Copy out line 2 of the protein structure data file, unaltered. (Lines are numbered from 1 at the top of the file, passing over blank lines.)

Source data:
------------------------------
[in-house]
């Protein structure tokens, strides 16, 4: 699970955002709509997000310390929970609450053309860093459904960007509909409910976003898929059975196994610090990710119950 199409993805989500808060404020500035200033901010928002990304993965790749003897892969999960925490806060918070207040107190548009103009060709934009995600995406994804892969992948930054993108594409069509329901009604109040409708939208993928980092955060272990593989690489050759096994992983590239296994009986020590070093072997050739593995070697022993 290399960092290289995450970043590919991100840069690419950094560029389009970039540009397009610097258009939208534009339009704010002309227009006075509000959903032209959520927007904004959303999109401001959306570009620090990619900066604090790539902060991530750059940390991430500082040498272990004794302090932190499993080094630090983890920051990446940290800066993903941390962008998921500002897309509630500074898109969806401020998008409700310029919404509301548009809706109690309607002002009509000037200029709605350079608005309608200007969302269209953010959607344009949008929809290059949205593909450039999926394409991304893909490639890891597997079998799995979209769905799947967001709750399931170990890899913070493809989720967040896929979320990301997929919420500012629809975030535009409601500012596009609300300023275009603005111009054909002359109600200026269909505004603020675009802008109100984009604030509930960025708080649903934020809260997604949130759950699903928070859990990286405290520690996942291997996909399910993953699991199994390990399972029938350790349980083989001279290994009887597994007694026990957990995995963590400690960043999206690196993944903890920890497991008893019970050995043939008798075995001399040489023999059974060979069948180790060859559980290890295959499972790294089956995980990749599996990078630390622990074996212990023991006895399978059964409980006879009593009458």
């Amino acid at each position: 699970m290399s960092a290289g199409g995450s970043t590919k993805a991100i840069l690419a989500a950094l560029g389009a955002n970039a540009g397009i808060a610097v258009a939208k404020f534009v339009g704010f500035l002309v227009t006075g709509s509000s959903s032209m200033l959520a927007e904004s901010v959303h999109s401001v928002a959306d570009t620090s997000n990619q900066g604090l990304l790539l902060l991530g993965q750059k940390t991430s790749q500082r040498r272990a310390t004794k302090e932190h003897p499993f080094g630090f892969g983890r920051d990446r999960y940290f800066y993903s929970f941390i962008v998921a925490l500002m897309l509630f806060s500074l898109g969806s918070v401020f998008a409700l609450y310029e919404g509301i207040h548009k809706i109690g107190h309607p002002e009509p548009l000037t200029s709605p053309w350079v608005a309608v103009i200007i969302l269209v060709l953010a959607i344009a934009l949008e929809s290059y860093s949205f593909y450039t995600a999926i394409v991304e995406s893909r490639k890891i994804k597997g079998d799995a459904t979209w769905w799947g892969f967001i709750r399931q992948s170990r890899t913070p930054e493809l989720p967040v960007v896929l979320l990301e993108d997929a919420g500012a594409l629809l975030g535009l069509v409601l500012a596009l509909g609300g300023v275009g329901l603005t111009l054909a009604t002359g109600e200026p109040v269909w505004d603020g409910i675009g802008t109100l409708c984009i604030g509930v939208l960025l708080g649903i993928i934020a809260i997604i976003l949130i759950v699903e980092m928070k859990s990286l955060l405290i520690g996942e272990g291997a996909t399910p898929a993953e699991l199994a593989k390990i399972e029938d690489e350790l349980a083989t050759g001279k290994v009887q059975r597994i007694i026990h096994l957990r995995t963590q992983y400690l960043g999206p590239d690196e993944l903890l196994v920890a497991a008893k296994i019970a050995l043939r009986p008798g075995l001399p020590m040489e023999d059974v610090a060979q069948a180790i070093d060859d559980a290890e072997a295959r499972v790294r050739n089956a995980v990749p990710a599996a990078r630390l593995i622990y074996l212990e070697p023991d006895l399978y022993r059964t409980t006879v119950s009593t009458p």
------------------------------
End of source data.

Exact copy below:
């Protein structure tokens, strides 16, 4: 699970955002709509997000310390929970609450053309860093459904960007509909409910976003898929059975196994610090990710119950 199409993805989500808060404020500035200033901010928002990304993965790749003897892969999960925490806060918070207040107190548009103009060709934009995600995406994804892969992948930054993108594409069509329901009604109040409708939208993928980092955060272990593989690489050759096994992983590239296994009986020590070093072997050739593995070697022993 290399960092290289995450970043590919991100840069690419950094560029389009970039540009397009610097258009939208534009339009704010002309227009006075509000959903032209959520927007904004959303999109401001959306570009620090990619900066604090790539902060991530750059940390991430500082040498272990004794302090932190499993080094630090983890920051990446940290800066993903941390962008998921500002897309509630500074898109969806401020998008409700310029919404509301548009809706109690309607002002009509000037200029709605350079608005309608200007969302269209953010959607344009949008929809290059949205593909450039999926394409991304893909490639890891597997079998799995979209769905799947967001709750399931170990890899913070493809989720967040896929979320990301997929919420500012629809975030535009409601500012596009609300300023275009603005111009054909002359109600200026269909505004603020675009802008109100984009604030509930960025708080649903934020809260997604949130759950699903928070859990990286405290520690996942291997996909399910993953699991199994390990399972029938350790349980083989001279290994009887597994007694026990957990995995963590400690960043999206690196993944903890920890497991008893019970050995043939008798075995001399040489023999059974060979069948180790060859559980290890295959499972790294089956995980990749599996990078630390622990074996212990023991006895399978059964409980006879009593009458």